Etsy (NASDAQ:ETSY) did especially well in the first quarter of 2020 by responding early to what was still viewed at the time by most as just a potential threat. The online marketplace for craft goods launched a COVID-19 task force in January and started testing work-from-home capabilities in February. That, combined with the surge in online spending that ensued, allowed the company to do quite well in the face of adversity.

The stock is now up nearly 80% year to date, and it's far from the value I said it was in March during the worst of the market meltdown. Still, after a great Q1 report, this e-commerce leader is a solid long-term buy.

Responding to an awful start to 2020

Coronavirus hasn't been a "win" for anyone, to say the least. Though many digital businesses are reporting increased demand for their services -- Etsy included -- thousands of lives directly affected by the virus itself and the tens of millions of lives indirectly affected due to job loss is simply heartbreaking news. The coronavirus pandemic has created a Catch-22 in the purest sense of the term: Respond to the health crisis by shutting down the economy, and many will lose work; respond to the economic crisis and leave the economy open (or open it back up too soon), and the virus could resume its spread and put stress on the healthcare system. It would be wrong to call Etsy a winner because of the crisis, but the company did its part in addressing both sides of the Catch-22. 

A small grocery cart full of shipping boxes sitting on top of a laptop.

Image source: Getty Images.

Besides taking early steps to prepare its employees for a potential pandemic and work-from-home orders, Etsy showed off the power of small business -- especially when coordinated in its mobilization in the face of overwhelming circumstances. CEO Josh Silverman talked on the earnings call about the company's push to produce and sell face masks, which ended up contributing $133 million in gross merchandise value sold (GMS) on the platform in April. For reference, Etsy reported $1.35 billion in GMS in Q1 (up 32% year over year), $228 million in revenue (up 34%), and $55.1 million in adjusted earnings before interest, tax, depreciation, and amortization (or EBITDA, up 10%).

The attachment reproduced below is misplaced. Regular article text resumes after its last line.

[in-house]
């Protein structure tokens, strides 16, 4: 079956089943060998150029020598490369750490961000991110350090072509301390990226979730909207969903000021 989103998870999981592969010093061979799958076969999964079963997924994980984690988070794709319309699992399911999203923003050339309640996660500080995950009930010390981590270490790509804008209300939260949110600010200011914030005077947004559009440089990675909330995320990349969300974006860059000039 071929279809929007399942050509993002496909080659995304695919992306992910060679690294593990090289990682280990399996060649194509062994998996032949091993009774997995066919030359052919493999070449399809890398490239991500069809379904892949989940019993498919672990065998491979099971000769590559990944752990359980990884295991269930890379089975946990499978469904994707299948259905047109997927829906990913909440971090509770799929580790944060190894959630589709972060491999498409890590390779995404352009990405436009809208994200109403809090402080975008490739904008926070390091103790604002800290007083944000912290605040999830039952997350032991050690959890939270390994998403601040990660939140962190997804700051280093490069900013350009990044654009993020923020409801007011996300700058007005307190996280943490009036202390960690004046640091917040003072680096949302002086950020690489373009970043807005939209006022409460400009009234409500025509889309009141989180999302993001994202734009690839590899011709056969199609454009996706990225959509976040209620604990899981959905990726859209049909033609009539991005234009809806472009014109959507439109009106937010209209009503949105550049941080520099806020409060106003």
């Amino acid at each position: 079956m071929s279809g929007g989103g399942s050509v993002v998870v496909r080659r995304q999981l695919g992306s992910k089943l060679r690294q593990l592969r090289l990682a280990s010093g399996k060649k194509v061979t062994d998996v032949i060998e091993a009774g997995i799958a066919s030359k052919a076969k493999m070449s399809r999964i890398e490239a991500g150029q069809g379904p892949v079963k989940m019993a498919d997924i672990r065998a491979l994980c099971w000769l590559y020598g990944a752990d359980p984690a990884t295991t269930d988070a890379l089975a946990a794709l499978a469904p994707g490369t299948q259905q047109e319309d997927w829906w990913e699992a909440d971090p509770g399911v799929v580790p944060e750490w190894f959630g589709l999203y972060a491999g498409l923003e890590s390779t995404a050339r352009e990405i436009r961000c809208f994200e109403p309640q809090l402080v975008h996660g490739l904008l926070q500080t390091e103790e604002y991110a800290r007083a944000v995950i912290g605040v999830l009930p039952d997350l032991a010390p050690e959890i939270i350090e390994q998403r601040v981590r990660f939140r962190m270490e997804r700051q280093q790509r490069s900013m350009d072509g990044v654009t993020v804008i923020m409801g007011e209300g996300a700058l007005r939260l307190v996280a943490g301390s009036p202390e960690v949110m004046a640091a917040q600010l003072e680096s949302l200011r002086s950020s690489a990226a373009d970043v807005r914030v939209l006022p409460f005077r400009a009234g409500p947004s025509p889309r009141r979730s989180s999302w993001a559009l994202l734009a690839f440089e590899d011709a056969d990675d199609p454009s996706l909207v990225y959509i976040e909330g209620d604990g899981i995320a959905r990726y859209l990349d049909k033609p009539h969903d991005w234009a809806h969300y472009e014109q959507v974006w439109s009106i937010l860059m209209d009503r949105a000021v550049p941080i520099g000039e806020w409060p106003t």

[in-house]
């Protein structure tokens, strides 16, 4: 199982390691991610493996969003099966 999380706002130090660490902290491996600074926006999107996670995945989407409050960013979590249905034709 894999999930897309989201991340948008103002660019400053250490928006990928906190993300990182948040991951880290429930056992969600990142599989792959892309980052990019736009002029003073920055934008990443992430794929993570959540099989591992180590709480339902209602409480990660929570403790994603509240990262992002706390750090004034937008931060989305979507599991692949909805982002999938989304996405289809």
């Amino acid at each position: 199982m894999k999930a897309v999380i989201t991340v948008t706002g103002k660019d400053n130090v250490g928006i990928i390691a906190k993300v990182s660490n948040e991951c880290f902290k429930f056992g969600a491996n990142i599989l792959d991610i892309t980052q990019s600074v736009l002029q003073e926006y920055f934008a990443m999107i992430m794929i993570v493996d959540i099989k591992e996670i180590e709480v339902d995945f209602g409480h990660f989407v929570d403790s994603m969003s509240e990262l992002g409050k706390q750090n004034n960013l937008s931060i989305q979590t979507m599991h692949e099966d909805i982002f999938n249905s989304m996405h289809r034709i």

Silverman continued that after robust growth to start the year, Etsy's efforts to mobilize its sellers are yielding some astonishing results. The need to produce face masks was recognized early, and all teams at Etsy started reaching out to sellers to get them rolling on production, figure out delivery times, and then retrain the platform's search engine (powered by Alphabet's (NASDAQ:GOOGL)(NASDAQ:GOOG) Google Cloud) so that queries about masks didn't yield Halloween costumes. Here's a sampling of the results from the month of April provided by Silverman:  

  • Etsy's core marketplace (two-thirds of revenue in Q1) grew 79% year over year.
  • Over 60,000 sellers worldwide are producing face masks on Etsy.
  • Approximately 12 million face masks were sold in April.
  • If viewed as a stand-alone unit, face masks were the second-largest sales category on Etsy in April.

It's astonishing that Etsy was able to recognize a need and rise to the occasion so quickly, all the while addressing the needs of both its employees, merchants, and ultimate customers shopping on its platform. Though a Catch-22, the needs of all of Etsy's stakeholders were addressed in its response to COVID-19. It's unfortunate that it was a catastrophe like the pandemic that demonstrated Etsy's ability, but it speaks to the power of e-commerce -- specifically of the small business, entrepreneurship, and homemade variety. 

Not quite growth at a value, but...

That focus on the success of the people and small businesses powering its marketplace is why Etsy and other entrepreneurship champions like Shopify (NYSE:SHOP) remain core holdings in my portfolio, even if the stocks are viewed by many as wildly overpriced. Etsy now trades for 48.1 times trailing 12-month adjusted EBITDA and 51.4 times trailing 12-month free cash flow (basic profits calculated by subtracting cash operating and capital expenditures from revenue).

That's primo pricing indeed, but consider that the company's second-quarter guidance called for a 70% to 90% increase in year-over-year revenue and adjusted EBITDA profit margin of 23% to 27%. It's a wide range of variables to factor for the uncertain times, but does factor for an expected easing of the April sales surge as the second quarter progresses.  

It's why Etsy remains one of the top stocks I'm buying right now. It may not come cheap and the sales bump may be temporary, but this is a powerful e-commerce business to hold for the long haul.